During a recent roundtable discussion in Tallahassee, Florida’s Surgeon General Scott Rivkees explained why a state report detailing hundreds of COVID-19 cases on campuses and daycare centers in August was abruptly taken down from the state’s COVID-19 dashboard.
“That was inadvertently released but we’re in the process of making a report that will be finalized,” Rivkees explained, adding that his department will soon release the statewide data. Although, he wouldn’t commit to when.
“We’re trying to put together the best report that actually, truly, really captures what the instance of cases are in the state,” Rivkees said.
To date, it remains unclear how many Florida students and teachers in total have been exposed to coronavirus since the start of the new school year. The only information the state has disclosed about the virus in youth is a pediatric report which isn’t consistently released. As of Monday, the number of people under the age of 18 who have tested positive for COVID-19 since earlier this year is 54,054.
But we’ve learned around the state, more and more school districts are taking it upon themselves to post COVID-19 cases on campus, offering the public more transparency right now than Florida’s Department of Health.
Across Tampa Bay, school districts started posting the number of cases involving teachers and students as early as day one of brick-and-mortar classes.
Hillsborough County schools are breaking down the numbers by school and if a case involves a student or staff member. As of Tuesday morning, the school district had 156 confirmed cases of COVID -19 involving a staff member or student.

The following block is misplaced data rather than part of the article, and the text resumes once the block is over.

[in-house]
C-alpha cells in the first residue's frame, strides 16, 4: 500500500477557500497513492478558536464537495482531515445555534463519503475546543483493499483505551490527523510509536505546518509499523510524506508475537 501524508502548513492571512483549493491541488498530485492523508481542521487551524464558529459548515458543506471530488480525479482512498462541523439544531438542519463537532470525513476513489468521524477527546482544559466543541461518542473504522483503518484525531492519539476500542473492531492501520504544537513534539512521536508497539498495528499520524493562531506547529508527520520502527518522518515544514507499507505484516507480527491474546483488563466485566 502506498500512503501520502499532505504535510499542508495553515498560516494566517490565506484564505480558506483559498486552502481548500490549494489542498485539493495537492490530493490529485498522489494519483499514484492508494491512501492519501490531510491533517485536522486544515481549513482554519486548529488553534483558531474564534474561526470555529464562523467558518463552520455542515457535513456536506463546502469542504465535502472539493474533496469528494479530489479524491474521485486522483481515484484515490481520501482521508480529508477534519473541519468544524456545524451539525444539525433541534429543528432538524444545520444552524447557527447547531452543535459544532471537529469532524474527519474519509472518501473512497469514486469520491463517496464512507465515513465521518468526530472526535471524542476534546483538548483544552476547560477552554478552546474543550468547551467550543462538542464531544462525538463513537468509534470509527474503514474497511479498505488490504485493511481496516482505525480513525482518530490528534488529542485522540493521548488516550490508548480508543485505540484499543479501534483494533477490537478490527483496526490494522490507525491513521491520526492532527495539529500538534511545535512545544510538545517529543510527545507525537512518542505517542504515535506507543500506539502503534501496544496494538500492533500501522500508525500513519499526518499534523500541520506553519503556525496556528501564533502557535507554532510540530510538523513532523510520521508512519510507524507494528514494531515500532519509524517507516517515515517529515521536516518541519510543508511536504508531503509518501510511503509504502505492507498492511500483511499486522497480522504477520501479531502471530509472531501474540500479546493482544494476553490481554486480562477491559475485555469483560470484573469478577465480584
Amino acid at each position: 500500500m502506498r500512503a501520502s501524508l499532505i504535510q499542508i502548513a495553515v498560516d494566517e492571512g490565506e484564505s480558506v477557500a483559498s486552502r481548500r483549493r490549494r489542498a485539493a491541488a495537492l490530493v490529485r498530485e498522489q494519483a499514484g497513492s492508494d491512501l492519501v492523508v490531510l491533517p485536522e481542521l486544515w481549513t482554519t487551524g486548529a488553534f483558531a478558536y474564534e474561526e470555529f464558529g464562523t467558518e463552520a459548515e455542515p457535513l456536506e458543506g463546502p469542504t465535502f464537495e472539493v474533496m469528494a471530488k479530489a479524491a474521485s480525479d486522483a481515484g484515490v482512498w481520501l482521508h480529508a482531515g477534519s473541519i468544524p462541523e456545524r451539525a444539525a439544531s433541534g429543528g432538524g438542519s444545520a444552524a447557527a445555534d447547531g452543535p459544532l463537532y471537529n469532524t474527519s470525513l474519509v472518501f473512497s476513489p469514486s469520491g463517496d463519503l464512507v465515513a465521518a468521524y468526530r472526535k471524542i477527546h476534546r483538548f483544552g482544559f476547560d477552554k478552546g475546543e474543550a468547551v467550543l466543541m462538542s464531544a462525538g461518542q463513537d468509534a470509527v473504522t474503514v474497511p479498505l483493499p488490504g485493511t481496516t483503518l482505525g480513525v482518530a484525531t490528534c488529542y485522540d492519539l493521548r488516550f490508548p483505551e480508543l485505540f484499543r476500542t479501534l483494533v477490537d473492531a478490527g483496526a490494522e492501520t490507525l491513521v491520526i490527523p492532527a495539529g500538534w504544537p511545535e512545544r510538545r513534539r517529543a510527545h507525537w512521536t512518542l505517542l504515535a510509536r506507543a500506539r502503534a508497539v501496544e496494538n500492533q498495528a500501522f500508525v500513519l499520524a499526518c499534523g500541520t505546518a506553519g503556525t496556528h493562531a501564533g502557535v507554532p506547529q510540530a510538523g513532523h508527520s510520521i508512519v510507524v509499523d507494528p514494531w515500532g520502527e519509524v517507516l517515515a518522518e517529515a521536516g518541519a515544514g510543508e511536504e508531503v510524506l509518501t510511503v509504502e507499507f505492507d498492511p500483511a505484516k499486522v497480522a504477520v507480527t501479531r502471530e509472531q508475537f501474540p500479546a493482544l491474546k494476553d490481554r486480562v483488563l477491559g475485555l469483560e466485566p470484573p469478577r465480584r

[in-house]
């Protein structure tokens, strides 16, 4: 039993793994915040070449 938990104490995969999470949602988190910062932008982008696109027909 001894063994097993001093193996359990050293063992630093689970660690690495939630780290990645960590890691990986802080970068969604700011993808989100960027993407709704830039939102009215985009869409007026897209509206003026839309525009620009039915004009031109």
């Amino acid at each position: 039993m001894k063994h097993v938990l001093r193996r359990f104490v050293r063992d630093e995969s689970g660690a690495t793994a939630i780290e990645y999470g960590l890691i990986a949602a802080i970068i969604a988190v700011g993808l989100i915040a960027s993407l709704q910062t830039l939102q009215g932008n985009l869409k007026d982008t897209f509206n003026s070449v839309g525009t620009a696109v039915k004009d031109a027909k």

In Pasco County, the district is posting cases by the school and if the case involves a student or staff member. Eventually, they’ll be adding the total number of people on campus quarantined.
“We just decided from day one that parents need to know and the public in general wants to know what’s going on in the schools regarding COVID-19,” said district spokesperson Steve Hegarty.
Across the state, we’ve confirmed nearly a dozen Florida school districts are now posting school cases on district websites. Another eight we heard back from are either developing a dashboard to post data or discussing if they should.
Along the Treasure Coast, the St. Lucie County school district told us they are not posting numbers but didn’t offer any explanation why. Martin County schools, where hundreds of students and teachers have already been quarantined due to concerns about an outbreak, declined to respond either way.
Duval County schools in Jacksonville was planning to publish school-wide data but was forced to puts its page on hold, according to a district spokesperson who added they are waiting for Florida’s Department of Health to give them “permission to publish the information.”
The state Department of Health didn’t respond to our inquiries on why the school district would need permission. Other school districts told us they have not received any push back on posting school case information, nor did they ask permission to do so.
Charlotte County school district spokesperson Mike Riley said they are working with their county health department daily. The district plans on publicly disclosing everything they are legally able to include, whether the person testing positive is a student or teacher to the school, grade and the number of people quarantined.
“We’re not naming names. I think it’s important for people to know the brutal facts. We need to be open and honest and give all the information we can to parents and community members,” said Riley.
Riley added they also plan on including if the person shows symptoms, something Governor Ron DeSantis said this week he wants included in the state’s public report.
“I think that needs to be in there because I think these cases get spun as if they are clinically significant,” Gov. DeSantis said.
For most school districts, most significant is simply getting the information out even if it means they’re being more transparent than the state department that manages the data.
“We’ve all decided that transparency is the way to go,” said Steve Hegarty.